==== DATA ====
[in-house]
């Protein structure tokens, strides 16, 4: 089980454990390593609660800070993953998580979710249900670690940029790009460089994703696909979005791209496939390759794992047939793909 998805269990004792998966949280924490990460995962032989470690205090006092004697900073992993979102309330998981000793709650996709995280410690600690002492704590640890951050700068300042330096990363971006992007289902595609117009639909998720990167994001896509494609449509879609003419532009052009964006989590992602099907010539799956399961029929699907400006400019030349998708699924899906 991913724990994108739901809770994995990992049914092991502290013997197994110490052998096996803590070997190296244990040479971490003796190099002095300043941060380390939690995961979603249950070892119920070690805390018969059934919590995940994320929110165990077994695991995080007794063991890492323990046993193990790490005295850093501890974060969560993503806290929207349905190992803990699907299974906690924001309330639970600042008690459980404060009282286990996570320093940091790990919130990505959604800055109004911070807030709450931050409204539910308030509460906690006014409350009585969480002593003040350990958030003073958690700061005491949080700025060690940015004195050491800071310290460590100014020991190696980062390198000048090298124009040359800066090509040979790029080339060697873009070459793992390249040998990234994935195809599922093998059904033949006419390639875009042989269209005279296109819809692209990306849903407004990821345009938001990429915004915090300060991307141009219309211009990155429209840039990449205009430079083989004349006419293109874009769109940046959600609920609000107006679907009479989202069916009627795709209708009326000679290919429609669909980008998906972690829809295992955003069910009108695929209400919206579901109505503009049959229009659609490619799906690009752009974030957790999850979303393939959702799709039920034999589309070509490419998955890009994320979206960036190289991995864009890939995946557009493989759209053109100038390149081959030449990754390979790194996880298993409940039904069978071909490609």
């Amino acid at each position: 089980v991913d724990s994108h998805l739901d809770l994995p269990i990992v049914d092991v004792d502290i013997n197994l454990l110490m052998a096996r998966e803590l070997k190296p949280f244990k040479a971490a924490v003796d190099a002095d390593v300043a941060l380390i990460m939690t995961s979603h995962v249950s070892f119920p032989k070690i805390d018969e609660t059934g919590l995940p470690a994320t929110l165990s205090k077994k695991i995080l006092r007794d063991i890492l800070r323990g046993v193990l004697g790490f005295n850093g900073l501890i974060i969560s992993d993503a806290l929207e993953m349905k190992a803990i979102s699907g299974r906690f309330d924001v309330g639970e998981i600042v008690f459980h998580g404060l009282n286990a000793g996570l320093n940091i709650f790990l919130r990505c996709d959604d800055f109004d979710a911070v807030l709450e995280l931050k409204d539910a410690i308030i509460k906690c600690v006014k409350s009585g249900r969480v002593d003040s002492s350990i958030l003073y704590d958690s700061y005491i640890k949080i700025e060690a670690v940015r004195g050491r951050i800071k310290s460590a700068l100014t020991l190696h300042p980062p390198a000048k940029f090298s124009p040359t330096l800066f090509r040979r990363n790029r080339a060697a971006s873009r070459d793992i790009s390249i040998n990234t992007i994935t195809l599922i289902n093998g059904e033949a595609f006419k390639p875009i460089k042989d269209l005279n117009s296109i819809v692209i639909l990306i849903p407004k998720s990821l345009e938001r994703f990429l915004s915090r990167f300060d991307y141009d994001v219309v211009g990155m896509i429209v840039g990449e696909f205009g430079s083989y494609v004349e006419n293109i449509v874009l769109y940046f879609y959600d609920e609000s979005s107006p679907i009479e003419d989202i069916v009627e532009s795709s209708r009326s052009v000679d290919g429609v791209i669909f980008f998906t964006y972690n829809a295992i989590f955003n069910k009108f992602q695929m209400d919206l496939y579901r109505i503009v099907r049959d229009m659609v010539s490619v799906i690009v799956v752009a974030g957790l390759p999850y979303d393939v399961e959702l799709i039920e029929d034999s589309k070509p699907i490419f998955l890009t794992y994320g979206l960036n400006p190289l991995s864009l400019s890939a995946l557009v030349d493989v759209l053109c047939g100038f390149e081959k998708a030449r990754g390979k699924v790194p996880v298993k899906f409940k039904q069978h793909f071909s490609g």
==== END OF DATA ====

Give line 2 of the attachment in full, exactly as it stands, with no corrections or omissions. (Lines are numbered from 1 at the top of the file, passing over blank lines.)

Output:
């Protein structure tokens, strides 16, 4: 089980454990390593609660800070993953998580979710249900670690940029790009460089994703696909979005791209496939390759794992047939793909 998805269990004792998966949280924490990460995962032989470690205090006092004697900073992993979102309330998981000793709650996709995280410690600690002492704590640890951050700068300042330096990363971006992007289902595609117009639909998720990167994001896509494609449509879609003419532009052009964006989590992602099907010539799956399961029929699907400006400019030349998708699924899906 991913724990994108739901809770994995990992049914092991502290013997197994110490052998096996803590070997190296244990040479971490003796190099002095300043941060380390939690995961979603249950070892119920070690805390018969059934919590995940994320929110165990077994695991995080007794063991890492323990046993193990790490005295850093501890974060969560993503806290929207349905190992803990699907299974906690924001309330639970600042008690459980404060009282286990996570320093940091790990919130990505959604800055109004911070807030709450931050409204539910308030509460906690006014409350009585969480002593003040350990958030003073958690700061005491949080700025060690940015004195050491800071310290460590100014020991190696980062390198000048090298124009040359800066090509040979790029080339060697873009070459793992390249040998990234994935195809599922093998059904033949006419390639875009042989269209005279296109819809692209990306849903407004990821345009938001990429915004915090300060991307141009219309211009990155429209840039990449205009430079083989004349006419293109874009769109940046959600609920609000107006679907009479989202069916009627795709209708009326000679290919429609669909980008998906972690829809295992955003069910009108695929209400919206579901109505503009049959229009659609490619799906690009752009974030957790999850979303393939959702799709039920034999589309070509490419998955890009994320979206960036190289991995864009890939995946557009493989759209053109100038390149081959030449990754390979790194996880298993409940039904069978071909490609």